The number of Americans without a savings or checking account fell for the third consecutive year in 2017, according to the Federal Deposit Insurance Corporation’s biennial national survey of so-called “unbanked” and “underbanked” households.

“The good news is that our nation’s banking system is serving more American households than ever before. The bad news is that even as the overall number of people who are unbanked has declined, 8.4 million households continue to lack a banking relationship,” said FDIC Chairman Jelena McWilliams.

The percentage of U.S. households that were unbanked in 2017 was 6.5%, the lowest rate recorded since the FDIC began conducting the survey in 2009. That number was down from 7% in 2015, and significantly below a high of 8.2% in 2011. That tally equates to 14.1 million adults in 8.4 million households not having a bank account, according to the survey.

The decline in the unbanked rate from 2015 to 2017 can be explained almost entirely by improvements in the socioeconomic circumstances of U.S. households, FDIC officials said.

The number of underbanked U.S. households was also down compared to 2015 levels.

In 2017, 18.7% of U.S. households were considered underbanked, or approximately 48.9 million adults in 24.2 million households. For purposes of the survey, the term “underbanked” refers to households that had an account at an insured institution, but also obtained financial products or services outside of the banking system.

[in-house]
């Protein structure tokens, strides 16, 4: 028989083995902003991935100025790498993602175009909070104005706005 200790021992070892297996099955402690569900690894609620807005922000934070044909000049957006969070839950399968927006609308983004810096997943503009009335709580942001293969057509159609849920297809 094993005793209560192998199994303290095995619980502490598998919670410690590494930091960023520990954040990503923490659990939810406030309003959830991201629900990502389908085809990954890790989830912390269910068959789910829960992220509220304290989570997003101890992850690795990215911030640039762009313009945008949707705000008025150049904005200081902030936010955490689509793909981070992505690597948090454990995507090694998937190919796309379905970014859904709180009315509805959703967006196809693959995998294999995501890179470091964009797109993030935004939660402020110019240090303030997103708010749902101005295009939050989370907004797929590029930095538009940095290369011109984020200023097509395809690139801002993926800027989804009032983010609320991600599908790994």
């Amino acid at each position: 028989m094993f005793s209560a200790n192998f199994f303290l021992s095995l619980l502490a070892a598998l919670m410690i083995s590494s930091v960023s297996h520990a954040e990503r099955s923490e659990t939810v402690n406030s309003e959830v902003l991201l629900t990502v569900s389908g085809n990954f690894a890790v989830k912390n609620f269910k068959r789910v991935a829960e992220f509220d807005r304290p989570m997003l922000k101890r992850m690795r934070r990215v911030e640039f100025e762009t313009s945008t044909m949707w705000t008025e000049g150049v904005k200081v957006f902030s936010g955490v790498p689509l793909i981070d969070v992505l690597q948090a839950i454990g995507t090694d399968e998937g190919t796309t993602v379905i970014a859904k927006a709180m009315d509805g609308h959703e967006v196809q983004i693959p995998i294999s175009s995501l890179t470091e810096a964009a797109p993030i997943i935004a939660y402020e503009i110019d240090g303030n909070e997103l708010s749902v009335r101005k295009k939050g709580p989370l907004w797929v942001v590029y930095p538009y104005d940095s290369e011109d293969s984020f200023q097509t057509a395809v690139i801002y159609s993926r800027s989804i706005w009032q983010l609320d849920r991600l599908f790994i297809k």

Consistent with previous surveys, banking status in 2017 varied considerably across the U.S. population. For example, unbanked and underbanked rates were higher among lower-income households, less-educated households, younger households, black and Hispanic households, households headed by working-age individuals with a disability, and households with incomes that tend to vary from month to month.

Mobile banking continues to become an increasingly important way for consumers to access their accounts. In 2017, mobile banking was used by 40.4% of banked U.S. households to access their account, almost double the 23.2% four years earlier.

According to the survey results, 86% of banked households visited a bank branch in the past 12 months, and 35.4% visited ten or more times. This held true for households that used online or mobile banking as their primary means for accessing their accounts. For example, 81% of banked households that used mobile banking as their primary method visited a branch in the past 12 months, and nearly one-quarter visited ten or more times.

The FDIC survey began in 2009 and is conducted every other year in partnership with the U.S. Census Bureau. It provides detailed national, state, and local data to inform understanding of access to banking and to support economic inclusion efforts. To view the survey, click here.

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